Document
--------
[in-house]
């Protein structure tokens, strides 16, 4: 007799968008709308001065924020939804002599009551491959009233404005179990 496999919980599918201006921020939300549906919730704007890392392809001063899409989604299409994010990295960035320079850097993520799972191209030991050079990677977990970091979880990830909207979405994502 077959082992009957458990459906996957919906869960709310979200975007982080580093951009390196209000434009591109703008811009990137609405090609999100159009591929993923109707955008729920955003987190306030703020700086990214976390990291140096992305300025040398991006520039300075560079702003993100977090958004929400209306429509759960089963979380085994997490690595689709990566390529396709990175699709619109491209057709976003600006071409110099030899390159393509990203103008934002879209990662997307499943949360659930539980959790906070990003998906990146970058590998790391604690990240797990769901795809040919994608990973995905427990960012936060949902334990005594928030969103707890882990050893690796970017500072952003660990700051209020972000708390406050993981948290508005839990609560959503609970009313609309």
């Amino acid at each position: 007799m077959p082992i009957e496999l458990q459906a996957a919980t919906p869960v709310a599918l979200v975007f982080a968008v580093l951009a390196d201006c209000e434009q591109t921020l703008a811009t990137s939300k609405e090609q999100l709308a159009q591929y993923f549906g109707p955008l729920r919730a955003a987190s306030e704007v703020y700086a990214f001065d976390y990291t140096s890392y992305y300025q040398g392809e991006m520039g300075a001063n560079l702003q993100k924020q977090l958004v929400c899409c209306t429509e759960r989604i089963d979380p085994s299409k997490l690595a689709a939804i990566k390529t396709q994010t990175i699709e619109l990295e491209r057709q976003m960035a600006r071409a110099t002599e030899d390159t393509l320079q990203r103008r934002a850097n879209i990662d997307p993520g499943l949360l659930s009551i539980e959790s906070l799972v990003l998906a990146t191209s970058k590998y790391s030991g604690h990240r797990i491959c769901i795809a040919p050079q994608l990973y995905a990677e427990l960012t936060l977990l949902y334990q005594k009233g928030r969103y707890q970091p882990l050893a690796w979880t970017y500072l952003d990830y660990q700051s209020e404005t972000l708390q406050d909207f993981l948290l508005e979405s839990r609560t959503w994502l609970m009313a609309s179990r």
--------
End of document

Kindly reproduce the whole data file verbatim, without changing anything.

[in-house]
């Protein structure tokens, strides 16, 4: 007799968008709308001065924020939804002599009551491959009233404005179990 496999919980599918201006921020939300549906919730704007890392392809001063899409989604299409994010990295960035320079850097993520799972191209030991050079990677977990970091979880990830909207979405994502 077959082992009957458990459906996957919906869960709310979200975007982080580093951009390196209000434009591109703008811009990137609405090609999100159009591929993923109707955008729920955003987190306030703020700086990214976390990291140096992305300025040398991006520039300075560079702003993100977090958004929400209306429509759960089963979380085994997490690595689709990566390529396709990175699709619109491209057709976003600006071409110099030899390159393509990203103008934002879209990662997307499943949360659930539980959790906070990003998906990146970058590998790391604690990240797990769901795809040919994608990973995905427990960012936060949902334990005594928030969103707890882990050893690796970017500072952003660990700051209020972000708390406050993981948290508005839990609560959503609970009313609309």
């Amino acid at each position: 007799m077959p082992i009957e496999l458990q459906a996957a919980t919906p869960v709310a599918l979200v975007f982080a968008v580093l951009a390196d201006c209000e434009q591109t921020l703008a811009t990137s939300k609405e090609q999100l709308a159009q591929y993923f549906g109707p955008l729920r919730a955003a987190s306030e704007v703020y700086a990214f001065d976390y990291t140096s890392y992305y300025q040398g392809e991006m520039g300075a001063n560079l702003q993100k924020q977090l958004v929400c899409c209306t429509e759960r989604i089963d979380p085994s299409k997490l690595a689709a939804i990566k390529t396709q994010t990175i699709e619109l990295e491209r057709q976003m960035a600006r071409a110099t002599e030899d390159t393509l320079q990203r103008r934002a850097n879209i990662d997307p993520g499943l949360l659930s009551i539980e959790s906070l799972v990003l998906a990146t191209s970058k590998y790391s030991g604690h990240r797990i491959c769901i795809a040919p050079q994608l990973y995905a990677e427990l960012t936060l977990l949902y334990q005594k009233g928030r969103y707890q970091p882990l050893a690796w979880t970017y500072l952003d990830y660990q700051s209020e404005t972000l708390q406050d909207f993981l948290l508005e979405s839990r609560t959503w994502l609970m009313a609309s179990r």